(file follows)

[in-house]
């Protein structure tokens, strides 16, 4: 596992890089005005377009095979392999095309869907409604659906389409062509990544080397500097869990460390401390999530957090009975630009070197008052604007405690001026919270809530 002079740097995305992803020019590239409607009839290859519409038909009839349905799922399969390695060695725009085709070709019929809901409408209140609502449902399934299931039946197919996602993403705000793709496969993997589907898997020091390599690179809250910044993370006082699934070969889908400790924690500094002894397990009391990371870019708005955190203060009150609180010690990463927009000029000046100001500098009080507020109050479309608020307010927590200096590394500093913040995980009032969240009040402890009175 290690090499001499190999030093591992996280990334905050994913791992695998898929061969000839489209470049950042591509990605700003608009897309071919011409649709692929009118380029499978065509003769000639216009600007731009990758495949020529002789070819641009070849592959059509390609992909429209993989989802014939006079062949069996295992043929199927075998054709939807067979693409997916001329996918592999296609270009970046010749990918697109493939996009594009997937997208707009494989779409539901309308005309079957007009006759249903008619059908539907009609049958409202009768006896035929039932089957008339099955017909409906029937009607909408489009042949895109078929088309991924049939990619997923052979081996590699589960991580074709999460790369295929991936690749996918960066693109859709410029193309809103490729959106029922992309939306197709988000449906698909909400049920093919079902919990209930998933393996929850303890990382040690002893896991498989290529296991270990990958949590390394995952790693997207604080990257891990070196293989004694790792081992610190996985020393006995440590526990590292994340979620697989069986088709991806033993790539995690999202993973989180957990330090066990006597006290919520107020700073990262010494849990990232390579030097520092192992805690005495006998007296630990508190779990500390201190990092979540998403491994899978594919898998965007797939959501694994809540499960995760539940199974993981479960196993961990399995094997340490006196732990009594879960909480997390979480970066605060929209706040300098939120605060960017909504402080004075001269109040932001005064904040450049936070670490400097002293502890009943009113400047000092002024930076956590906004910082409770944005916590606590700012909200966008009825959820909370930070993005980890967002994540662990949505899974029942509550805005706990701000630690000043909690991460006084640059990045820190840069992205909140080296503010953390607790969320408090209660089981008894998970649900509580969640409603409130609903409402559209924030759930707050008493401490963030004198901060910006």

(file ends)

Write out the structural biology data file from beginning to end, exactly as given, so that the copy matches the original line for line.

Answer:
[in-house]
């Protein structure tokens, strides 16, 4: 596992890089005005377009095979392999095309869907409604659906389409062509990544080397500097869990460390401390999530957090009975630009070197008052604007405690001026919270809530 002079740097995305992803020019590239409607009839290859519409038909009839349905799922399969390695060695725009085709070709019929809901409408209140609502449902399934299931039946197919996602993403705000793709496969993997589907898997020091390599690179809250910044993370006082699934070969889908400790924690500094002894397990009391990371870019708005955190203060009150609180010690990463927009000029000046100001500098009080507020109050479309608020307010927590200096590394500093913040995980009032969240009040402890009175 290690090499001499190999030093591992996280990334905050994913791992695998898929061969000839489209470049950042591509990605700003608009897309071919011409649709692929009118380029499978065509003769000639216009600007731009990758495949020529002789070819641009070849592959059509390609992909429209993989989802014939006079062949069996295992043929199927075998054709939807067979693409997916001329996918592999296609270009970046010749990918697109493939996009594009997937997208707009494989779409539901309308005309079957007009006759249903008619059908539907009609049958409202009768006896035929039932089957008339099955017909409906029937009607909408489009042949895109078929088309991924049939990619997923052979081996590699589960991580074709999460790369295929991936690749996918960066693109859709410029193309809103490729959106029922992309939306197709988000449906698909909400049920093919079902919990209930998933393996929850303890990382040690002893896991498989290529296991270990990958949590390394995952790693997207604080990257891990070196293989004694790792081992610190996985020393006995440590526990590292994340979620697989069986088709991806033993790539995690999202993973989180957990330090066990006597006290919520107020700073990262010494849990990232390579030097520092192992805690005495006998007296630990508190779990500390201190990092979540998403491994899978594919898998965007797939959501694994809540499960995760539940199974993981479960196993961990399995094997340490006196732990009594879960909480997390979480970066605060929209706040300098939120605060960017909504402080004075001269109040932001005064904040450049936070670490400097002293502890009943009113400047000092002024930076956590906004910082409770944005916590606590700012909200966008009825959820909370930070993005980890967002994540662990949505899974029942509550805005706990701000630690000043909690991460006084640059990045820190840069992205909140080296503010953390607790969320408090209660089981008894998970649900509580969640409603409130609903409402559209924030759930707050008493401490963030004198901060910006």